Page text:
Cheaper at-home TV streaming alternatives got a big boost due to the COVID-19 pandemic last year, benefiting from a weakening of the U.S. economy, which saw more at-home workers. But that trend may not last heading into 2021.
“The outlook is a little bit more uncertain,” says Andrew McCollum, CEO of Philo, the 3-year-old virtual pay TV service of live, linear TV networks, speaking during a virtual panel called "The Great Unbundling in Video" at CES.
“Right now, you are seeing more of the economic impacts of the pandemic play out. If there is more of a prolonged recessionary period, it could certainly affect us and services like ours,” McCollum said.
Philo is one of the lowest-priced virtual pay TV providers of live, linear TV networks, remaining at $20 a month since its launch.
That low price is largely due to selling network packages of mostly non-sports, entertainment cable TV channels such as AMC, Comedy Central, Discovery, History, HGTV and VH1.
During much of 2020, Philo witnessed growing usage -- 3.5 to 4 hours a day of usage, McCollum says, which was a significant increase.
Pluto TV, the ViacomCBS-owned free, ad-supported on-demand service, also believes price has much to do with growth among streaming services.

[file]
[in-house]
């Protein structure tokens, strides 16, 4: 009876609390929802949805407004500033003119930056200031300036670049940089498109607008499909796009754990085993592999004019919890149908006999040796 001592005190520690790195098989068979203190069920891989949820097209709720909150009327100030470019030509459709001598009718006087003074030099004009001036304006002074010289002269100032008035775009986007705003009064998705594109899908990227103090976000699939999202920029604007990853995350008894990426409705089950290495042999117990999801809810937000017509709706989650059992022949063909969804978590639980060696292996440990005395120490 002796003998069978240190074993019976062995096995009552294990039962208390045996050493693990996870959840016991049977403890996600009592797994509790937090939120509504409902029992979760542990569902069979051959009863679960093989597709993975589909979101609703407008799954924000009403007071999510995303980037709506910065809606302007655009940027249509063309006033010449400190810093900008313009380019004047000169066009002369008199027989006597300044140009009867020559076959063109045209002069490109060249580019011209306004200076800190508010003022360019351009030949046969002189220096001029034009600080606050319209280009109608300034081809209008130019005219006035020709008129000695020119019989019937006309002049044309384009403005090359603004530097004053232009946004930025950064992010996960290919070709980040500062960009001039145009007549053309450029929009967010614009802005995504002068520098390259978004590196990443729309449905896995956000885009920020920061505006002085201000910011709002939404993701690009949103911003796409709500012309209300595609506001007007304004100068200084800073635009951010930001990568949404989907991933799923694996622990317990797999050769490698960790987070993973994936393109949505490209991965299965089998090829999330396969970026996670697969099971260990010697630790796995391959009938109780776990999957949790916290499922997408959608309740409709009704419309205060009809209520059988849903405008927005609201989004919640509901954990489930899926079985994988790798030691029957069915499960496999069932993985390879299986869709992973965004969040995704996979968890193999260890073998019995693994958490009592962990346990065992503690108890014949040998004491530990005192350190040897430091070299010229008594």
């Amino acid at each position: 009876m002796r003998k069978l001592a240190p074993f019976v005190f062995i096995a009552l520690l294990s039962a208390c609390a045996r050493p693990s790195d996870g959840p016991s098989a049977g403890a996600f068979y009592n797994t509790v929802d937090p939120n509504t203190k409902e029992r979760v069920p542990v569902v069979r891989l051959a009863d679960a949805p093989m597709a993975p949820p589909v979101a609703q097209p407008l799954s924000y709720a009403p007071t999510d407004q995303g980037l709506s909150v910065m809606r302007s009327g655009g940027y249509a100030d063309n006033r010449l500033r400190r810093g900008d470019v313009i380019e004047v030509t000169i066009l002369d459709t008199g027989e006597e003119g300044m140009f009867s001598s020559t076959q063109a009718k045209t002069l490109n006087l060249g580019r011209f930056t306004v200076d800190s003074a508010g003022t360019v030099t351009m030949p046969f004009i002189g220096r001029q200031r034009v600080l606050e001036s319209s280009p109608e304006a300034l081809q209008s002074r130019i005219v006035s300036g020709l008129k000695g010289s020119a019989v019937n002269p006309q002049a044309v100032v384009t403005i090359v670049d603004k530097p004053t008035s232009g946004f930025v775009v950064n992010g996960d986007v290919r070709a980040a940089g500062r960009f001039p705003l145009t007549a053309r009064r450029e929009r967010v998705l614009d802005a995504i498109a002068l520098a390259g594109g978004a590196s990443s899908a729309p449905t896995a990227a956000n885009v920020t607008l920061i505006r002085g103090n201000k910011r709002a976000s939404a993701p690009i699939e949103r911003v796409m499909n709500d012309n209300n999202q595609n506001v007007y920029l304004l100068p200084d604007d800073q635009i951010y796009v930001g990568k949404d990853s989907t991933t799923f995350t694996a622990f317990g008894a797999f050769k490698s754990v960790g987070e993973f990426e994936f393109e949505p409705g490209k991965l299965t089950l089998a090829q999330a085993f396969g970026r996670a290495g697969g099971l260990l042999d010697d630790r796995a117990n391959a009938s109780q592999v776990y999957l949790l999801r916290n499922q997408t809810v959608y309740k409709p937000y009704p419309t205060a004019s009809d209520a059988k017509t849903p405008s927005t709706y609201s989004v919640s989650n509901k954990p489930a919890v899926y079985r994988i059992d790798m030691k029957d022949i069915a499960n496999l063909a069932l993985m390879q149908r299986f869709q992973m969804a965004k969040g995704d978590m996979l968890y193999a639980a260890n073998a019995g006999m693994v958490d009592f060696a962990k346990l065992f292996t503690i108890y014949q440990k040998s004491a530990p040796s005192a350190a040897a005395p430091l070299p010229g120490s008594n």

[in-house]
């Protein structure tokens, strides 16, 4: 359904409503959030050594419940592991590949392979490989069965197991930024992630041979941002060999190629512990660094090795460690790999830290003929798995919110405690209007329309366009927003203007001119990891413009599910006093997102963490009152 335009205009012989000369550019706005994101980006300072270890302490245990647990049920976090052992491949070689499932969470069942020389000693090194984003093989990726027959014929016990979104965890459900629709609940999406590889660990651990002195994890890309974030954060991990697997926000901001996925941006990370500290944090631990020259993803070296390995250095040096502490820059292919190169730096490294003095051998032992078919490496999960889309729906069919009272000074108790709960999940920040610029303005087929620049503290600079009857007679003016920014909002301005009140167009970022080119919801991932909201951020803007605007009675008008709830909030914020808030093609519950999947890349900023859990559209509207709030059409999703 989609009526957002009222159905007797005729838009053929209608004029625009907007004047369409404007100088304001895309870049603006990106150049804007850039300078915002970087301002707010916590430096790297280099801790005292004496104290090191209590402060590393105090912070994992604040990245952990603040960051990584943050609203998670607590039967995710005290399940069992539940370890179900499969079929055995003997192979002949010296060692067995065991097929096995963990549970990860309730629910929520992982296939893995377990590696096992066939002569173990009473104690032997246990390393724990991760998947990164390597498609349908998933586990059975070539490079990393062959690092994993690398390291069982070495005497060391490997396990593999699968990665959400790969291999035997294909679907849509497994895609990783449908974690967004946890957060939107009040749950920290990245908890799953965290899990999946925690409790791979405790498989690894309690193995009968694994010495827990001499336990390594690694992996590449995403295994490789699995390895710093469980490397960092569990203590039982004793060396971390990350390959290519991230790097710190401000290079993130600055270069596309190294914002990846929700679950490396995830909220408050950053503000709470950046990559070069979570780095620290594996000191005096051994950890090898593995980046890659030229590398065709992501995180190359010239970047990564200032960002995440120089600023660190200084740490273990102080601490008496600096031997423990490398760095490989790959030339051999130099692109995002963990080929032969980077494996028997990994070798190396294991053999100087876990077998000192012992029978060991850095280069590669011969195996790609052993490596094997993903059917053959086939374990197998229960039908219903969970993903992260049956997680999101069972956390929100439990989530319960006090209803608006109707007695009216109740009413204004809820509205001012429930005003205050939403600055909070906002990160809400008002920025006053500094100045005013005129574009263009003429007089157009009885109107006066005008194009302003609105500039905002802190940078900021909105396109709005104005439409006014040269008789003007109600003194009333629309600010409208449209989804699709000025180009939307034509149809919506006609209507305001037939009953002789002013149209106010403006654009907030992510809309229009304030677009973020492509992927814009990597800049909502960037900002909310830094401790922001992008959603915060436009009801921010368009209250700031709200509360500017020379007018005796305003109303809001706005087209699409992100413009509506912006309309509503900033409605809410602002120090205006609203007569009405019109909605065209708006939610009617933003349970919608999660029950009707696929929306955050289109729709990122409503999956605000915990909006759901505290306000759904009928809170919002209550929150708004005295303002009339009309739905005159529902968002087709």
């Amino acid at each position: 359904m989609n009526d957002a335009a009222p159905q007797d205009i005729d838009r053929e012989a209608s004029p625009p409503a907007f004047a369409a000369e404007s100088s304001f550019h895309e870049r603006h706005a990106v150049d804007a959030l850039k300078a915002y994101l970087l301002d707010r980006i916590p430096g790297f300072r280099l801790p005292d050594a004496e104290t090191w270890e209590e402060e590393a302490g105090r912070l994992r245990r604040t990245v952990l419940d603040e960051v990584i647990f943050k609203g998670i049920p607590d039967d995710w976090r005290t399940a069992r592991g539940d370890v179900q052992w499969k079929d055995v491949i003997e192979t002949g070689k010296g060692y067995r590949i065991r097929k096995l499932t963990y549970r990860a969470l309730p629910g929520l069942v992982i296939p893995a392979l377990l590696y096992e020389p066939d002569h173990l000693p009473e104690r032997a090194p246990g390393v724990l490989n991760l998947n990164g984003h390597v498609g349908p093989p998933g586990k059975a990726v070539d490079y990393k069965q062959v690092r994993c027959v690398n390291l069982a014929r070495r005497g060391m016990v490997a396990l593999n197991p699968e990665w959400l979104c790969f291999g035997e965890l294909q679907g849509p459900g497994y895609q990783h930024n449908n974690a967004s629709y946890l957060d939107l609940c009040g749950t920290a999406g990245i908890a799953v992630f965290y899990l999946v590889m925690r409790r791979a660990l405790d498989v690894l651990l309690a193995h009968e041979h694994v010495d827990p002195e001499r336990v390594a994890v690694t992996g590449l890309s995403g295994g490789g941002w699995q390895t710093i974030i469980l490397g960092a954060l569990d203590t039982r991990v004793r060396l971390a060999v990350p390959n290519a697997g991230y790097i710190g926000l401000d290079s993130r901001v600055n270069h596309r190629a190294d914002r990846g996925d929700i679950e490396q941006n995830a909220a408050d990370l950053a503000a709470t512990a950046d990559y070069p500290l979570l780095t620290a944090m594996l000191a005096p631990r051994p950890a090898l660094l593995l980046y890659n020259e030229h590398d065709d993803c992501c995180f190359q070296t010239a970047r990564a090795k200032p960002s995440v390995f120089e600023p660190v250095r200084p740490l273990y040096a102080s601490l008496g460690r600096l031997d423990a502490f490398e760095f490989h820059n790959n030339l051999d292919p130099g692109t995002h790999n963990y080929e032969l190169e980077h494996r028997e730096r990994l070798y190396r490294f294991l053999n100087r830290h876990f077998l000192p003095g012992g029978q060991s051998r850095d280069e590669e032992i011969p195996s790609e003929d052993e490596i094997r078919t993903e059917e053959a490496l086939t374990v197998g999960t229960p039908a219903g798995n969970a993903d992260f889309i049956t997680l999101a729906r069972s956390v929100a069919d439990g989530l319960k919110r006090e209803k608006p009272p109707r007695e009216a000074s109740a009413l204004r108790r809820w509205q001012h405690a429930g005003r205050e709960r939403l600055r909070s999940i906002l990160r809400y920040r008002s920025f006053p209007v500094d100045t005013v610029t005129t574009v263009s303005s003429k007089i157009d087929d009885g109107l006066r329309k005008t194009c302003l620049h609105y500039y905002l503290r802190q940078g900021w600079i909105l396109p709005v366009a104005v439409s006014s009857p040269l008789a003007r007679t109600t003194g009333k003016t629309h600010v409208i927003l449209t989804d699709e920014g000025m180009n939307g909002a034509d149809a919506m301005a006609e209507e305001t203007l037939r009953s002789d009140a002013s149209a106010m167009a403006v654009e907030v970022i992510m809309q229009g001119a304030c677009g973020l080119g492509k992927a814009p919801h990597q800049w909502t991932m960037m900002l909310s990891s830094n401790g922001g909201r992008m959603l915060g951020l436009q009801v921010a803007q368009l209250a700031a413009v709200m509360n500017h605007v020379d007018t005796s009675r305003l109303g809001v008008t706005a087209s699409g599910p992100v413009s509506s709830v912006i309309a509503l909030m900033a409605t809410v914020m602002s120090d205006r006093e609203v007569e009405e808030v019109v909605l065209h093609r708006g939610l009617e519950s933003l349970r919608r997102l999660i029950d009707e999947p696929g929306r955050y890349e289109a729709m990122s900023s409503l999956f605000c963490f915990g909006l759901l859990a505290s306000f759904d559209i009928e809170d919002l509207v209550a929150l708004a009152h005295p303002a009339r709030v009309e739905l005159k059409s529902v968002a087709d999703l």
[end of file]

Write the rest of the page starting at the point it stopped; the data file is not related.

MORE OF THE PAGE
“Being the free player in the space means zero barrier to entry,” says Scott Reich, senior vice president of programming for Pluto TV. As with Philo, Pluto TV also witnessed big usage gains during the 2020 starting when the pandemic took hold, starting in mid-March.
Reich says Pluto TV -- which already has 28 million U.S. monthly active users, and close to 40 million globally -- witnessed dramatic shifts in programming consumption last year, from hard news to entertainment.
“There was a massive influx around election time [for news content],” says Reich. “You had this interesting combination, coming in for the election, and for COVID-19 news, and then [moving] to a whole lot of escapism.”
What combination of services consumers will keep for the longer term -- including live, linear TV networks services and/or individual on-demand services? Reich says we will see “a lot more experimentation from the consumer side.”